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*Print version* ISSN 0012-7353*On-line version* ISSN 2346-2183

### Dyna rev.fac.nac.minas vol.79 no.171 Medellín Jan./Feb. 2012

**SOFTWARE TOOL FOR LEARNING THE GENERATION OF THE CARDIOID CURVE IN AN AUTOCAD ENVIRONMENT**

**HERRAMIENTA SOFTWARE PARA EL APRENDIZAJE DE LA GENERACIÓN DE LA CARDIODE EN UN ENTORNO AUTOCAD**

**MIGUEL ÁNGEL GÓMEZ-ELVIRA-GONZÁLEZ **

*Ph.D., Polytechnic University of Madrid, miguelangel.gomezelvira@upm.es*

**JOSÉ IGNACIO ROJAS-SOLA **

*Ph.D., University of Jaen, jirojas@ujaen.es*

**MARÍA DEL PILAR CARRANZA-CAÑADAS **

*Ph.D.,University of Cordoba, carranza@uco.es*

**Received for review: July 25 ^{th}, 2011; accepted: August 3^{rd}, 2011; final version: August, 5^{th}, 2011**

**ABSTRACT:** This article presents a novel application which has been developed in Visual LISP for an AutoCAD environment, and which shows the generation of the cardioid curve intuitively and quickly in five different ways (using the conchoid of a circumference, pedal curve of a circumference, inverse of a parabola, orthoptic curve of a circumference, and epicycloid of a circumference). This cyclic curve has a large number of artistic and technical applications, among them the profile of some cams.

**KEYWORDS: **educational software, engineering graphics, technical drawing, cardioid, AutoCAD

**RESUMEN:** Este artículo presenta una novedosa aplicación desarrollada en Visual LISP para el entorno AutoCAD, que presenta de forma rápida e intuitiva la generación de la cardiode de cinco formas diferentes, siendo dicha curva cíclica, la que presenta una amplia gama de aplicaciones artísticas y técnicas, entre ellas, el perfil de algunas levas.

**PALABRAS CLAVE:** software educacional, dibujo en ingeniería, dibujo técnico, cardioide, AutoCAD

**1. INTRODUCTION**

In recent years, many articles have highlighted the importance of engineering graphics and the use of educational software in the teaching of drawing in engineerFing [1-3], but also virtual learning environments (i.e., Moodle) and e-learning have played a very important role in other subjects [4].

A study was carried out the result of which is a tool in the AutoCAD environment which fulfils the proposed objectives and improves the quality of the teaching-learning process. These teaching objectives attempt to bring reality closer to the students, to stimulate their interest in engineering, to facilitate learning, and to improve the understanding of concepts and explanations, as well as academic performance. In addition, the software also allows the teacher to repeat concepts and complement presentations. The software chosen is AutoCAD, as it a program which is widely used in educational establishments worldwide.

In this article, the authors attempt to examine one of the most important technical curves in engineering which is a key element in engineering design. The objective is to link classical knowledge related to geometry and algebra with CAD systems which are available to all students today.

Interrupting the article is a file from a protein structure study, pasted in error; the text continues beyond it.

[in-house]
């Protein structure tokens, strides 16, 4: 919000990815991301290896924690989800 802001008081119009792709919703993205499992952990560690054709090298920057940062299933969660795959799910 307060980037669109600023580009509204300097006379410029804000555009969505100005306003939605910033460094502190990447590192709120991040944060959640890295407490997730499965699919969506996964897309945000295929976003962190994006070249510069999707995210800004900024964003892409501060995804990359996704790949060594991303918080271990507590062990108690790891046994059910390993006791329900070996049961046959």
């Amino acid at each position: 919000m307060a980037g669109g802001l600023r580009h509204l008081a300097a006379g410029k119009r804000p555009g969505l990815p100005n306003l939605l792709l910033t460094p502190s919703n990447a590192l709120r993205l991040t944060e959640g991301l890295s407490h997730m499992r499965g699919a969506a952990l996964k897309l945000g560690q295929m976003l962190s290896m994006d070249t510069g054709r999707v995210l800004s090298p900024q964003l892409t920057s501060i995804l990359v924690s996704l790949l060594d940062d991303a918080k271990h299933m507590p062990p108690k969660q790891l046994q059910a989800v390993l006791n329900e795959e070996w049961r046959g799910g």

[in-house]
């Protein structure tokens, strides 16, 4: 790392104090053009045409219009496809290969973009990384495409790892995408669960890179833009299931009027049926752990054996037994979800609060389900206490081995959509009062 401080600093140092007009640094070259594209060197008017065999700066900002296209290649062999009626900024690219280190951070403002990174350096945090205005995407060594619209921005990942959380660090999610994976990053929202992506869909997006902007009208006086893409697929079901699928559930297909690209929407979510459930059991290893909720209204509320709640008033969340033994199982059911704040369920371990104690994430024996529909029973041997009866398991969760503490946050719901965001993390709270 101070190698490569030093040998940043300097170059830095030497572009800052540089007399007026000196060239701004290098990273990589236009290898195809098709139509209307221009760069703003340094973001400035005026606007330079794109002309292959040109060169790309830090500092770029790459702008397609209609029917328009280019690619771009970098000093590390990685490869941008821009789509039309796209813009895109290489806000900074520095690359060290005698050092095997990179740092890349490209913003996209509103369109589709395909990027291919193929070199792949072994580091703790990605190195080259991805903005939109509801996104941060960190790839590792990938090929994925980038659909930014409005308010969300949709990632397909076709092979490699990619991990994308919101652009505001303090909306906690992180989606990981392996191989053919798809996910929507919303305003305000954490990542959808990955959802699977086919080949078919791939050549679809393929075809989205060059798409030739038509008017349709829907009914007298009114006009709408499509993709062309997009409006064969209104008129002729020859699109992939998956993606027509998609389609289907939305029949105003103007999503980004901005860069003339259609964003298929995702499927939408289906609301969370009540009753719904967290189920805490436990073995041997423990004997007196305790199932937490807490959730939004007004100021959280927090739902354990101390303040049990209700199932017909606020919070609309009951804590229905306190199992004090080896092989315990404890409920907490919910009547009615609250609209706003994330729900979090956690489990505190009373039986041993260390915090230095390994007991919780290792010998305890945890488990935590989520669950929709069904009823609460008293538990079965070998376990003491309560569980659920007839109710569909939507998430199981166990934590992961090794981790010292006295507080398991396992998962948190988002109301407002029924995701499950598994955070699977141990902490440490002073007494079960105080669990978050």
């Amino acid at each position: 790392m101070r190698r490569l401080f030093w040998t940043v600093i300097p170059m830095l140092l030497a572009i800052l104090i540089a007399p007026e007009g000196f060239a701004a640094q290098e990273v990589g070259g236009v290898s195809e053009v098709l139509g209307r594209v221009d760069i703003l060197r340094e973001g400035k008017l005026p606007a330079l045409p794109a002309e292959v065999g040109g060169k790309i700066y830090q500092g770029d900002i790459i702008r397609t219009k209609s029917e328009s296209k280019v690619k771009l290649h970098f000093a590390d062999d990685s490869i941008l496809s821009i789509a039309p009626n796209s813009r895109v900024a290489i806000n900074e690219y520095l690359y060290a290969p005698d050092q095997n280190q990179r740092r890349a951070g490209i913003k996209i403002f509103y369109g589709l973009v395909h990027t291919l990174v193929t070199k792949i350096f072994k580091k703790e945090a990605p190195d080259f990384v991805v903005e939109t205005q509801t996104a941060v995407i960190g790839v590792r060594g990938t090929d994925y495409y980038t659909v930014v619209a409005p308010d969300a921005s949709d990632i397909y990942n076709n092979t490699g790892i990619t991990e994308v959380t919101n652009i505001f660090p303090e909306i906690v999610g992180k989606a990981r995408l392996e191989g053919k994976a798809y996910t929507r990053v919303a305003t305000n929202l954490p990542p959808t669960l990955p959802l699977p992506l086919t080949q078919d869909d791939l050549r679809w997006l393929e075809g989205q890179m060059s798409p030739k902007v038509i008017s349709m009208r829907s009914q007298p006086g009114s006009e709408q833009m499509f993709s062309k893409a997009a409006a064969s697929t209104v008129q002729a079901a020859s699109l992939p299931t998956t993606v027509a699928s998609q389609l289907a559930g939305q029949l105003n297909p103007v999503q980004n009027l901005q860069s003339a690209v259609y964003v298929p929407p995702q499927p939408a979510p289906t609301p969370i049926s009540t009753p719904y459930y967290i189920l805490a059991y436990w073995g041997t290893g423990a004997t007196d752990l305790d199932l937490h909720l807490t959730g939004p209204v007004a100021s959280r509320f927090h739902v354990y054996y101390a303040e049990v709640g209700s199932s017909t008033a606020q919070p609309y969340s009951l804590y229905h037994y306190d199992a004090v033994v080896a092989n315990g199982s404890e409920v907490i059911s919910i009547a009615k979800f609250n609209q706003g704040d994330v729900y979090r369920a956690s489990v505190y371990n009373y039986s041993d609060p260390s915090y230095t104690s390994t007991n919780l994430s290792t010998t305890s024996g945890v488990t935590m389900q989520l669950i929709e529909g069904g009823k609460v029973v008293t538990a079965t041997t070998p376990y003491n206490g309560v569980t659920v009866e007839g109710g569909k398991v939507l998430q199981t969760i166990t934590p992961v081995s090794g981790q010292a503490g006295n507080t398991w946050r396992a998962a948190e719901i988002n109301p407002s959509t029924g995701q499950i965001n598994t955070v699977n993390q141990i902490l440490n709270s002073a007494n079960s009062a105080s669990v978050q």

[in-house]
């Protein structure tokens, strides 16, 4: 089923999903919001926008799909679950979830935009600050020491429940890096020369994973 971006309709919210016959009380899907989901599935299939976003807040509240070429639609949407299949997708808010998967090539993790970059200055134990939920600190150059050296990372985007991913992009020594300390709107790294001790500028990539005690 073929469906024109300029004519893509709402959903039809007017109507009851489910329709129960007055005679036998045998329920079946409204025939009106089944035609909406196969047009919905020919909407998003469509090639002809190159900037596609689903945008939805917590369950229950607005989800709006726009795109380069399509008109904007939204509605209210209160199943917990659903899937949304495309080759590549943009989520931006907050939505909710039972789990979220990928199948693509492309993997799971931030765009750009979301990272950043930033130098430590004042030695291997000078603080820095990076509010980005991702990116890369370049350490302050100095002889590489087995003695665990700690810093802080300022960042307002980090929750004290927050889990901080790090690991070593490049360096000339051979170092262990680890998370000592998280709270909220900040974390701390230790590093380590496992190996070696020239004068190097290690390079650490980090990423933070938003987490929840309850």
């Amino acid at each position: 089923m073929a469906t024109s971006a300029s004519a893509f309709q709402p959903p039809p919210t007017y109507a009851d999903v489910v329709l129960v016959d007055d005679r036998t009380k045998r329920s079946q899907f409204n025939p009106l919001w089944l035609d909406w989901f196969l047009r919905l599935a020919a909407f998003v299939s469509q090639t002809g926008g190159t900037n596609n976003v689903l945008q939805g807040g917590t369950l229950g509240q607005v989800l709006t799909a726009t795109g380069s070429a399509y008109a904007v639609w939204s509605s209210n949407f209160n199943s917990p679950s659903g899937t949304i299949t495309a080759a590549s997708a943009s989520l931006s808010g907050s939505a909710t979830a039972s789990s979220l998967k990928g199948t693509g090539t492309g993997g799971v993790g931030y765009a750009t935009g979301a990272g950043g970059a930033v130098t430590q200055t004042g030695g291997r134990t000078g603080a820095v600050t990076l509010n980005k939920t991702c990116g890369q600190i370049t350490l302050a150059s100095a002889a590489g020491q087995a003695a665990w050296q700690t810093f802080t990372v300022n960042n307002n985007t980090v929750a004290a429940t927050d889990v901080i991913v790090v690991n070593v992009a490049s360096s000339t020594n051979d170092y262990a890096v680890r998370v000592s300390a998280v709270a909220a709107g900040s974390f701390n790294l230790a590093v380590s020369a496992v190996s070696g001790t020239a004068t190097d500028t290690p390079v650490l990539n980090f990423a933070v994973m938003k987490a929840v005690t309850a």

The cardioid is a curve which is traced by a point P on a circumference which rolls around another circumference of the same radius [5], that is, it is the simplest epicycloid, and has a wide range of applications, both artistic [6] and technical, including the profile of some cams. It is therefore a cyclic curve similar to others such as the cycloid, trochoid, involut of the circle, spirals, or helices, among others, which have been studied from various perspectives.

Cams and eccentrics are mechanisms designed to transform rotational movement into alternating or recurrent linear or curvilinear movement following a given law. It is possible to make a distinction between eccentrics and cams, defining cams as small-dimension eccentrics. The profiles or contact surfaces of these elements are cut from generally cylindrical surfaces, and it is their form which defines their movement, as the set of cams is formed by linked circumference arcs and straight lines. This allows for different types of movements to be produced.

**2. MATERIALS AND METHODS**

**2.1 Software Revision **To perform the state of the art, we have searched for applications related to this topic developed in a CAD environment. We found applications for the design of holes or dies using programming in Visual LISP [7,8] and only one [9] more closely related to cams, where the authors use AutoCAD software to generate a conical cam expansion contour that meets the requirement of the law of motion.

However, we found no application developed in a CAD environment which included all the possible cases of cardioid generation. Thus this application presented here is unique and innovative in the area of engineering graphics, because of the breadth of the data presented.